The Greater Philadelphia Chapter of the ACLU of Pennsylvania agreed last week to support a state probe of the Nizah Morris case.
On Nov. 14, the board voted unanimously to support the probe, after a presentation by former state Rep. Babette Josephs.
Morris, 47, was a transgender woman who became a homicide victim shortly after entering a police vehicle Dec. 22, 2002. The case remains unsolved.
In April, the city’s Police Advisory Commission recommended state and federal probes, citing an “appalling” local investigation.
“A major part of [the local ACLU’s] mission is to strive for LGBT equality,” Josephs told PGN. “The fact that law enforcement in Philadelphia doesn’t thoroughly investigate homicides of transgender persons is of grave concern to [ACLU] members. We urge state Attorney General Kathleen Kane to look into this matter promptly.”
In a related matter, the city Law Department has requested an additional 30 days before deciding whether to release copies of nondisclosure agreements by the PAC and the D.A.’s Office.
PGN requested the records Nov. 7, after being informed that a nondisclosure agreement between the PAC and the D.A.’s Office prevents the paper from accessing numerous Morris records in the PAC’s possession.
Appellate court rules against trans litigant
An appellate court on Wednesday ruled against transwoman Janis Stacy, who alleged wrongful termination from her engineering position at LSI Corp. due to gender, gender identity and disability bias.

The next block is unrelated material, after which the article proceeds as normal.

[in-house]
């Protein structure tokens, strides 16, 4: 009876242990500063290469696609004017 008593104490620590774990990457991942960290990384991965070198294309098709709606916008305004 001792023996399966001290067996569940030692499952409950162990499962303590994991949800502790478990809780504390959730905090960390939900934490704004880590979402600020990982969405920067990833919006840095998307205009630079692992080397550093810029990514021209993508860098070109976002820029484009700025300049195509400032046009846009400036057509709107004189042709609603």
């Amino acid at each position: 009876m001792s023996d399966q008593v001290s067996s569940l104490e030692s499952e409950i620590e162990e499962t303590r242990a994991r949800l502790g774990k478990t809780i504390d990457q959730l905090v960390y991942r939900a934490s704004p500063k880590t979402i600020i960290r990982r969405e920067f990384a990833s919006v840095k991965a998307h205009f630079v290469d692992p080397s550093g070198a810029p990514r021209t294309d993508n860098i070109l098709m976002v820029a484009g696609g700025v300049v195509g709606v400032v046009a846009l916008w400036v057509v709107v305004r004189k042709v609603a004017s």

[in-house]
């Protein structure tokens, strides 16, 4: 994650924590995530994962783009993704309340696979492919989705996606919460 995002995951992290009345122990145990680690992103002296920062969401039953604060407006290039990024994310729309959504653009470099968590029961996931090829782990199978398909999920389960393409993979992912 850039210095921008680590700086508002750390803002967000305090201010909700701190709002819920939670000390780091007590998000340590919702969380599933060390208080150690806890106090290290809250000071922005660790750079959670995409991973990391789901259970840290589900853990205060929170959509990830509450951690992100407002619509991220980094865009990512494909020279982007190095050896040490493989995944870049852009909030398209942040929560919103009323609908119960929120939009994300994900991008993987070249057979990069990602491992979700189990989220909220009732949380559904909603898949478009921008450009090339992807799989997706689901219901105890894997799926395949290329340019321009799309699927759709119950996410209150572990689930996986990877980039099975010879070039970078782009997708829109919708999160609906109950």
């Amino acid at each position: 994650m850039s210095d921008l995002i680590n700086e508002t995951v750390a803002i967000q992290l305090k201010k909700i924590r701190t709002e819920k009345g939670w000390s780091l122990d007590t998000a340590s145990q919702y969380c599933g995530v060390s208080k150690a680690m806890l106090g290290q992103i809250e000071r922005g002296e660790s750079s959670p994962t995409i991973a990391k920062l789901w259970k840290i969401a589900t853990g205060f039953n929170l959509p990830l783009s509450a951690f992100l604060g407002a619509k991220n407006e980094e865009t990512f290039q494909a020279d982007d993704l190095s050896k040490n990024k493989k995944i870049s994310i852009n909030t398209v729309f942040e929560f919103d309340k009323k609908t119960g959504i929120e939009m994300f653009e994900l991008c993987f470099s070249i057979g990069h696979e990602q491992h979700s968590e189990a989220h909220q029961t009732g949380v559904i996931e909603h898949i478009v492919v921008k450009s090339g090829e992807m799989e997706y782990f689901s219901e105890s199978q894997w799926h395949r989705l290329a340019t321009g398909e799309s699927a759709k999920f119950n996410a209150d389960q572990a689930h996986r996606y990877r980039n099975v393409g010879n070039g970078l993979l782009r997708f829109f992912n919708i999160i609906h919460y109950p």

The Third Circuit Court of Appeals’ 11-page ruling affirms a lower court’s decision to dismiss the lawsuit. The appellate judges who issued the ruling are D. Michael Fisher, Kent A. Jordan and Dolores K. Sloviter.
They said Stacy presented insufficient evidence to support her claims.
“We are disappointed with the decision,” said Stacy’s attorney, Scott B. Goldshaw. “We believe the decision overlooks certain legal precedent and important facts, and we will be submitting a petition for rehearing shortly.”
Stacy worked at the Allentown electronics firm for about 10 years prior to her 2008 termination. LSI maintained Stacy was terminated due to an “adverse economy,” and because she lacked the requisite skills to help move the company forward.
— Timothy Cwiek